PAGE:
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Coachwork by Pinin Farina
*Please note that this car is sold on a Bill of Sale.
Displayed at the 1960 Torino Motor Show | Set Nine International Speed Records at MonzaCarrozzeria Pinin Farina, Torino, Italy (acquired in 1960)Current Owner (acquired from the above circa 1970)
Class G Records Set at Monza between September 28 and October 1, 1960:12 Hours at the Average of 203.656 KM/H24 Hours at the Average of 198.795 KM/H48 Hours at the Average of 190.264 KM/H72 Hours at the Average of 186.687 KM/H2,000 Miles at the Average of 201.115 KM/H5,000 Km at the Average of 199.238 KM/H5,000 Miles at the Average of 192.878 KM/H10,000 Km at the Average of 191.376 KM/H
42nd International Torino Motor Show, Torino, Italy, November 1960“Karl Abarth: One Hundred Years of Affordable Tuning,” Torino Esposizioni,Torino, Italy, November-December 2008Techno-Classica Essen, Essen, Germany, April 2016 (Best in Show, Media Award)
Since 1949, Abarth & Company, founded by Austrian expatriate Carlo Abarth, has been at the forefront of international motorsport. Though the Torino firm is more widely known as a manufacturer of exhaust systems and tuning equipment, Abarth designed and built its own racing cars, which captured innumerable victories in a variety of contests – from regional hill climbs to international endurance races. In the mid-1950s, as his cars dominated the small-displacement classes of sports car racing, Carlo Abarth looked to international speed endurance records as a unique way to promote his company.
In 1956, Abarth unveiled its first record car, a single-seat streamliner, designed by Franco Scaglione and built by Carrozzeria Bertone. First run at Monza in June 1956, this car set several international records and underwent continuous development, equipped with a variety of Abarth-tuned Fiat engines, ranging in displacement from 500 cc to 785 cc.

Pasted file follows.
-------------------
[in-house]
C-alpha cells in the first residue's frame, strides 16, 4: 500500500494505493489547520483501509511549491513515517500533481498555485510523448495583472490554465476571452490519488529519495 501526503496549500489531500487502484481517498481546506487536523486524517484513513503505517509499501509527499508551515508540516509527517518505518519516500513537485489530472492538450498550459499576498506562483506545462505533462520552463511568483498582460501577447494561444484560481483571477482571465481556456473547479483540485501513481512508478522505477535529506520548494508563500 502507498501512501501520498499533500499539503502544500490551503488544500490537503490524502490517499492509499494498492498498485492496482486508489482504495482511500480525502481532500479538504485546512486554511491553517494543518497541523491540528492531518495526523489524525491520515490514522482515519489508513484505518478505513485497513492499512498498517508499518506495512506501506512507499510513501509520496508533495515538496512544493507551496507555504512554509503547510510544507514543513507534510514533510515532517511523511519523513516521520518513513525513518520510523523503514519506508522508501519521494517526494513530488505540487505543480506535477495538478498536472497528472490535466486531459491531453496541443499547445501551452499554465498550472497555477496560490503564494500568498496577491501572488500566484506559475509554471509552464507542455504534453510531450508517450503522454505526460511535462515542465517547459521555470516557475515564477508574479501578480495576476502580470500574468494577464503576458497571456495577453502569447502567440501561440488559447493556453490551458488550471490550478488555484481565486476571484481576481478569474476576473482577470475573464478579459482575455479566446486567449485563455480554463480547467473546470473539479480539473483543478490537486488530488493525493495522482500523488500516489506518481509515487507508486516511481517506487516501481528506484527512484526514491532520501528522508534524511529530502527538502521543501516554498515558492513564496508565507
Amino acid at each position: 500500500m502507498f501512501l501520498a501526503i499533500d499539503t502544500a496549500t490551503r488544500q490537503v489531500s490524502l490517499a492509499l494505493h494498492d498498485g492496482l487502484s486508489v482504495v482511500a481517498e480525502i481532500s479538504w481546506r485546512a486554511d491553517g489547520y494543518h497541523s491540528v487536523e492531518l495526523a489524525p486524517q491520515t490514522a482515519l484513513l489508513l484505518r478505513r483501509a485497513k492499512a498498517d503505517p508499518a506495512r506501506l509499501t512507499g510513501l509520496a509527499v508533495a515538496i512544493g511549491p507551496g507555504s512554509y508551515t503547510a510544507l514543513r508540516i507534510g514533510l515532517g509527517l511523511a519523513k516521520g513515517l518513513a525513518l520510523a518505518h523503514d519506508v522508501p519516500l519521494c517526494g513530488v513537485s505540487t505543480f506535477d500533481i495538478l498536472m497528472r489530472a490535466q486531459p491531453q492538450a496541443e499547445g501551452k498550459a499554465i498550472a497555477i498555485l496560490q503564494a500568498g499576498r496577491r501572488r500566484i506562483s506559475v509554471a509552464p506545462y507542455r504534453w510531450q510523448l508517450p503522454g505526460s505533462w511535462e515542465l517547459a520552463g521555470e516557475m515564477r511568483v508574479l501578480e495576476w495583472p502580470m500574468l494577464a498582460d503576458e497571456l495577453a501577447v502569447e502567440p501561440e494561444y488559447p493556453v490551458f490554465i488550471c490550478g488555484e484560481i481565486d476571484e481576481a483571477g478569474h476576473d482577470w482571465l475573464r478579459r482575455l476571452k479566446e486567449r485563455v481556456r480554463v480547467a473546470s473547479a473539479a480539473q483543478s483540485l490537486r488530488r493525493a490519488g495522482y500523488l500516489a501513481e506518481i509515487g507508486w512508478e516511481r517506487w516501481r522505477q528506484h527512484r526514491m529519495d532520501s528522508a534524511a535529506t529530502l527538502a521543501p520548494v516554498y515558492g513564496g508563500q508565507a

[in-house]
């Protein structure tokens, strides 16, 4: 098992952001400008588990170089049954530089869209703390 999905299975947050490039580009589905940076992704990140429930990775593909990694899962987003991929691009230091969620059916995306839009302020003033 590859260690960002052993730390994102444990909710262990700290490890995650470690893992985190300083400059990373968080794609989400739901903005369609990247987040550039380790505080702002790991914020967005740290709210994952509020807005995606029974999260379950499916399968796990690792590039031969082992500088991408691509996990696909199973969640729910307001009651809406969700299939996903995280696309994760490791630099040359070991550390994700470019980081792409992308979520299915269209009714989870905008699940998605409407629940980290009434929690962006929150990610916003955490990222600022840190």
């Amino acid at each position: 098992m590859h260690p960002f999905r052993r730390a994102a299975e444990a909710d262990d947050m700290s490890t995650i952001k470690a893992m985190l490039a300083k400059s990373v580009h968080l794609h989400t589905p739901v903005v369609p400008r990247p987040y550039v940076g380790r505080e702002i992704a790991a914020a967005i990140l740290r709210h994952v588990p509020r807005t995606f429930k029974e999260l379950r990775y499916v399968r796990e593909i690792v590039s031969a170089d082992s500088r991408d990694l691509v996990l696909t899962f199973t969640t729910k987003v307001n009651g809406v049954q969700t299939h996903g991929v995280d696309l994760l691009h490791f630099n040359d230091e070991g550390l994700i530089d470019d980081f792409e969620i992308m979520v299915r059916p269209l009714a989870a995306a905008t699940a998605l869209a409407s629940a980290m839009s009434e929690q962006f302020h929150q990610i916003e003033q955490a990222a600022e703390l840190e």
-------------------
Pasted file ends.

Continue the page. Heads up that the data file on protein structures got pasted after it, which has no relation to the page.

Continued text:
The following year, Abarth developed another record car, this time collaborating with the other major Torino coachbuilder – Pinin Farina. That company, evidently possessing the same competitive spirit as Abarth, had been experimenting with aerodynamic design, carrying out tests in the wind tunnel at Torino Polytechnic. The coachbuilder’s designs reflected its interest in the science of aerodynamics, and Carlo Abarth recognized that his record cars would benefit from such research.
The first Pinin Farina-designed Abarth record car, a 750 cc Monoposto, debuted in July 1957 and set a new Class H record after running for 72 hours at an average speed of 165.37 km/h.
That October, a breakthrough for Abarth’s record program came in the form of the new Bialbero engine. This jewel-like engine, based on the Fiat 600 block, featured twin Weber carburetors, special internal components, and an exotic twin-cam head developed by engineer Gioacchino Colombo. Running this 750 cc Bialbero engine in the Pinin Farina-designed Monoposto, Abarth smashed its own three-hour record, with an average speed 14 km/h faster than had been achieved with the earlier pushrod engine.
In 1960, Abarth built its last series of streamlined record cars designed by Pinin Farina and equipped with Fiat-based engines. Noticeably longer and lower than any of the preceding record cars, these new single-seat, canopy-top Monopostos were developed in the wind tunnel and refined through extensive testing. On September 22, 1960, the new 750 cc Monoposto took to the track at Monza and set Class H records with Grand Prix driver Umberto Maglioli at the wheel. With Pinin Farina’s new design proven effective in the smaller displacement car, it was now time to turn higher speeds with the one-liter machine.